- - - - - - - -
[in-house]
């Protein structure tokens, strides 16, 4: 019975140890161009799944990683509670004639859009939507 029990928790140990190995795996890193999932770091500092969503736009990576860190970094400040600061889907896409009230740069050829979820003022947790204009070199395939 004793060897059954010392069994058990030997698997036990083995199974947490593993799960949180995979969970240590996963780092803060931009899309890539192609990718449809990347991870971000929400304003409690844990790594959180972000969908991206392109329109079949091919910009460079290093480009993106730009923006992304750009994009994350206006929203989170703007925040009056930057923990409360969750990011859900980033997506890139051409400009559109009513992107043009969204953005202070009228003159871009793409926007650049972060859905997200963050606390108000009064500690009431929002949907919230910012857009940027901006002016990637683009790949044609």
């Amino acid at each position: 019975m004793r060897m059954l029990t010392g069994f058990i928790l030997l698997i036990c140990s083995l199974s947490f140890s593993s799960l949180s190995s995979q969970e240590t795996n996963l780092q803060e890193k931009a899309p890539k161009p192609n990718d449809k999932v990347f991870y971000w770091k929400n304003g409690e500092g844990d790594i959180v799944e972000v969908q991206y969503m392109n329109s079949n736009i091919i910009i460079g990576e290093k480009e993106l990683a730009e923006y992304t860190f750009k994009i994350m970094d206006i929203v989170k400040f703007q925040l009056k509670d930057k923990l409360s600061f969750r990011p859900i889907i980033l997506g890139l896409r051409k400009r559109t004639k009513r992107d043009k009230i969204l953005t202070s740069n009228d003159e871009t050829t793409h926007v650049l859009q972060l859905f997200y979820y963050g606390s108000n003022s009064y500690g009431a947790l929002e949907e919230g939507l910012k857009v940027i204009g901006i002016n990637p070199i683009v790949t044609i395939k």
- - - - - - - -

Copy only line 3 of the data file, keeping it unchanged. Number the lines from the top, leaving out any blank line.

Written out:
């Amino acid at each position: 019975m004793r060897m059954l029990t010392g069994f058990i928790l030997l698997i036990c140990s083995l199974s947490f140890s593993s799960l949180s190995s995979q969970e240590t795996n996963l780092q803060e890193k931009a899309p890539k161009p192609n990718d449809k999932v990347f991870y971000w770091k929400n304003g409690e500092g844990d790594i959180v799944e972000v969908q991206y969503m392109n329109s079949n736009i091919i910009i460079g990576e290093k480009e993106l990683a730009e923006y992304t860190f750009k994009i994350m970094d206006i929203v989170k400040f703007q925040l009056k509670d930057k923990l409360s600061f969750r990011p859900i889907i980033l997506g890139l896409r051409k400009r559109t004639k009513r992107d043009k009230i969204l953005t202070s740069n009228d003159e871009t050829t793409h926007v650049l859009q972060l859905f997200y979820y963050g606390s108000n003022s009064y500690g009431a947790l929002e949907e919230g939507l910012k857009v940027i204009g901006i002016n990637p070199i683009v790949t044609i395939k």